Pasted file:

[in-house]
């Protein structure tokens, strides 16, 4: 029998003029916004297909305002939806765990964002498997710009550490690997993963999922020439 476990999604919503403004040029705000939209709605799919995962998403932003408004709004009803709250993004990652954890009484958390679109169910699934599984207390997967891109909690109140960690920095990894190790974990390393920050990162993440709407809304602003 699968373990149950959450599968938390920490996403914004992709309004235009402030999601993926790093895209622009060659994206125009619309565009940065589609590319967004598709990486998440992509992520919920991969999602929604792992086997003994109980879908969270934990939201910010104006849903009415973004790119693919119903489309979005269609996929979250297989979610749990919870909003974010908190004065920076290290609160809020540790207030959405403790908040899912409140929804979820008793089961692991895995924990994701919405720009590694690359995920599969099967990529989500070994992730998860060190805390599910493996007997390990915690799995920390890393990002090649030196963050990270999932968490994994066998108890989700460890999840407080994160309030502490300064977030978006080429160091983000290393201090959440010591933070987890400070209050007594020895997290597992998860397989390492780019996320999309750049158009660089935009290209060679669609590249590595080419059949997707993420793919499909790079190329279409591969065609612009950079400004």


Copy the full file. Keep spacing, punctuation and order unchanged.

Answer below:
[in-house]
């Protein structure tokens, strides 16, 4: 029998003029916004297909305002939806765990964002498997710009550490690997993963999922020439 476990999604919503403004040029705000939209709605799919995962998403932003408004709004009803709250993004990652954890009484958390679109169910699934599984207390997967891109909690109140960690920095990894190790974990390393920050990162993440709407809304602003 699968373990149950959450599968938390920490996403914004992709309004235009402030999601993926790093895209622009060659994206125009619309565009940065589609590319967004598709990486998440992509992520919920991969999602929604792992086997003994109980879908969270934990939201910010104006849903009415973004790119693919119903489309979005269609996929979250297989979610749990919870909003974010908190004065920076290290609160809020540790207030959405403790908040899912409140929804979820008793089961692991895995924990994701919405720009590694690359995920599969099967990529989500070994992730998860060190805390599910493996007997390990915690799995920390890393990002090649030196963050990270999932968490994994066998108890989700460890999840407080994160309030502490300064977030978006080429160091983000290393201090959440010591933070987890400070209050007594020895997290597992998860397989390492780019996320999309750049158009660089935009290209060679669609590249590595080419059949997707993420793919499909790079190329279409591969065609612009950079400004």